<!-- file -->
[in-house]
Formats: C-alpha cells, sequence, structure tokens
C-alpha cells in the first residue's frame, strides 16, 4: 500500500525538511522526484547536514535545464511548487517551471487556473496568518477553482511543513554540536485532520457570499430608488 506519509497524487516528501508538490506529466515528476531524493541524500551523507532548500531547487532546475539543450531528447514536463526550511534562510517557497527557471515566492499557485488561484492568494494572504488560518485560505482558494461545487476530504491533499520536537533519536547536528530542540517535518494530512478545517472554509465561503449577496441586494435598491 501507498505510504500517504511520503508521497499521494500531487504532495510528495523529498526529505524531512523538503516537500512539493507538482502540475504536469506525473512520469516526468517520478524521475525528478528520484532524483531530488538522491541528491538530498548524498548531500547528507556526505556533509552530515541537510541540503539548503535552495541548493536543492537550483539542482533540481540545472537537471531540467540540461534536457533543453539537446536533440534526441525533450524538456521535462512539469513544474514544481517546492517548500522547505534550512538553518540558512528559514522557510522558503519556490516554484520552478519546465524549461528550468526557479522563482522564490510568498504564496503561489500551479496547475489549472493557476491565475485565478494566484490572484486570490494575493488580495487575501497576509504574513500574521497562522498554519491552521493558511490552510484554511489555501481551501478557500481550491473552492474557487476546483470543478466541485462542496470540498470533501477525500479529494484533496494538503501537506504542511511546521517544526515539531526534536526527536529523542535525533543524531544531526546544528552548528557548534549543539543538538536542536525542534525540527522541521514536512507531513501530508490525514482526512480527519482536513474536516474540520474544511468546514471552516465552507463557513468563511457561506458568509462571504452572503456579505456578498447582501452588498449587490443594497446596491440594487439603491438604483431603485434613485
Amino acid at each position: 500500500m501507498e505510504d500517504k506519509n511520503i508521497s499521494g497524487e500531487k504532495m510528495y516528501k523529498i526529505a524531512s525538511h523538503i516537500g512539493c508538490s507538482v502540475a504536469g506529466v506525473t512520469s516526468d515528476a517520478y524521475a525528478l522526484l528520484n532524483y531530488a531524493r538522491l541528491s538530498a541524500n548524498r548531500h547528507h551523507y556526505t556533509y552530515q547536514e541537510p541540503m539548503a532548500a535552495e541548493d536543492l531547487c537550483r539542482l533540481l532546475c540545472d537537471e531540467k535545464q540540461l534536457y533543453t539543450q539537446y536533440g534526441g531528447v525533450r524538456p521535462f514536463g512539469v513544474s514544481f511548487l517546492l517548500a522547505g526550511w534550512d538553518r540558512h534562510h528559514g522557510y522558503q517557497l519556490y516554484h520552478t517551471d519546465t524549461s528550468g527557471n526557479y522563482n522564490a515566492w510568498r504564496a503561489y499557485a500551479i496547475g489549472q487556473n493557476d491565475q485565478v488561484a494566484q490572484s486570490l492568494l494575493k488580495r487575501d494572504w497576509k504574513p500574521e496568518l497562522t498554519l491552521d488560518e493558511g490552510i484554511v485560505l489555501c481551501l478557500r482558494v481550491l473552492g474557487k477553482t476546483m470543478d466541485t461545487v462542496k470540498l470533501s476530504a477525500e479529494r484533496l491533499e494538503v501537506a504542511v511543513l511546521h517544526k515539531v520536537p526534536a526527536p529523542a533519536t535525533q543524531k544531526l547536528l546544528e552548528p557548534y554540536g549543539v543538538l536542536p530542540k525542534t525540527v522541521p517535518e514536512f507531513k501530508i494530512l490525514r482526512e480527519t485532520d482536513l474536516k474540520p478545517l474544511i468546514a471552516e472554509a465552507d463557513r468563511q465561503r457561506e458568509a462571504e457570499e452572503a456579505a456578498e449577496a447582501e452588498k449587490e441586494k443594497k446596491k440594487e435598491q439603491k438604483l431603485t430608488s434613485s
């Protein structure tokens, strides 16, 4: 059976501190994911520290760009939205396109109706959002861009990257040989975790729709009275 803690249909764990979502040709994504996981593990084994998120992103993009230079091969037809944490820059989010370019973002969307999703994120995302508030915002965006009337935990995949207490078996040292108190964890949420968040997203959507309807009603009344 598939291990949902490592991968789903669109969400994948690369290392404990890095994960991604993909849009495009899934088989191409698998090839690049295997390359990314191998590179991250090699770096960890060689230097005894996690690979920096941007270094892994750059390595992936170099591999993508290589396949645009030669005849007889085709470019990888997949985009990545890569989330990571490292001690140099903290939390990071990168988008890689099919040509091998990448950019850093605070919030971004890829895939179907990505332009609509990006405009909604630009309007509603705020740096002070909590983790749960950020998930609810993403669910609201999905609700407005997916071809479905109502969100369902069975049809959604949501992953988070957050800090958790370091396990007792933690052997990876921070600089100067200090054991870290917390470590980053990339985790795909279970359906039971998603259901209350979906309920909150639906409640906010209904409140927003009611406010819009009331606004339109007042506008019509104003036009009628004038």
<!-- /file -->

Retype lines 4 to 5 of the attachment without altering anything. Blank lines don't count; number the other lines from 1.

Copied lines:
Amino acid at each position: 500500500m501507498e505510504d500517504k506519509n511520503i508521497s499521494g497524487e500531487k504532495m510528495y516528501k523529498i526529505a524531512s525538511h523538503i516537500g512539493c508538490s507538482v502540475a504536469g506529466v506525473t512520469s516526468d515528476a517520478y524521475a525528478l522526484l528520484n532524483y531530488a531524493r538522491l541528491s538530498a541524500n548524498r548531500h547528507h551523507y556526505t556533509y552530515q547536514e541537510p541540503m539548503a532548500a535552495e541548493d536543492l531547487c537550483r539542482l533540481l532546475c540545472d537537471e531540467k535545464q540540461l534536457y533543453t539543450q539537446y536533440g534526441g531528447v525533450r524538456p521535462f514536463g512539469v513544474s514544481f511548487l517546492l517548500a522547505g526550511w534550512d538553518r540558512h534562510h528559514g522557510y522558503q517557497l519556490y516554484h520552478t517551471d519546465t524549461s528550468g527557471n526557479y522563482n522564490a515566492w510568498r504564496a503561489y499557485a500551479i496547475g489549472q487556473n493557476d491565475q485565478v488561484a494566484q490572484s486570490l492568494l494575493k488580495r487575501d494572504w497576509k504574513p500574521e496568518l497562522t498554519l491552521d488560518e493558511g490552510i484554511v485560505l489555501c481551501l478557500r482558494v481550491l473552492g474557487k477553482t476546483m470543478d466541485t461545487v462542496k470540498l470533501s476530504a477525500e479529494r484533496l491533499e494538503v501537506a504542511v511543513l511546521h517544526k515539531v520536537p526534536a526527536p529523542a533519536t535525533q543524531k544531526l547536528l546544528e552548528p557548534y554540536g549543539v543538538l536542536p530542540k525542534t525540527v522541521p517535518e514536512f507531513k501530508i494530512l490525514r482526512e480527519t485532520d482536513l474536516k474540520p478545517l474544511i468546514a471552516e472554509a465552507d463557513r468563511q465561503r457561506e458568509a462571504e457570499e452572503a456579505a456578498e449577496a447582501e452588498k449587490e441586494k443594497k446596491k440594487e435598491q439603491k438604483l431603485t430608488s434613485s
């Protein structure tokens, strides 16, 4: 059976501190994911520290760009939205396109109706959002861009990257040989975790729709009275 803690249909764990979502040709994504996981593990084994998120992103993009230079091969037809944490820059989010370019973002969307999703994120995302508030915002965006009337935990995949207490078996040292108190964890949420968040997203959507309807009603009344 598939291990949902490592991968789903669109969400994948690369290392404990890095994960991604993909849009495009899934088989191409698998090839690049295997390359990314191998590179991250090699770096960890060689230097005894996690690979920096941007270094892994750059390595992936170099591999993508290589396949645009030669005849007889085709470019990888997949985009990545890569989330990571490292001690140099903290939390990071990168988008890689099919040509091998990448950019850093605070919030971004890829895939179907990505332009609509990006405009909604630009309007509603705020740096002070909590983790749960950020998930609810993403669910609201999905609700407005997916071809479905109502969100369902069975049809959604949501992953988070957050800090958790370091396990007792933690052997990876921070600089100067200090054991870290917390470590980053990339985790795909279970359906039971998603259901209350979906309920909150639906409640906010209904409140927003009611406010819009009331606004339109007042506008019509104003036009009628004038």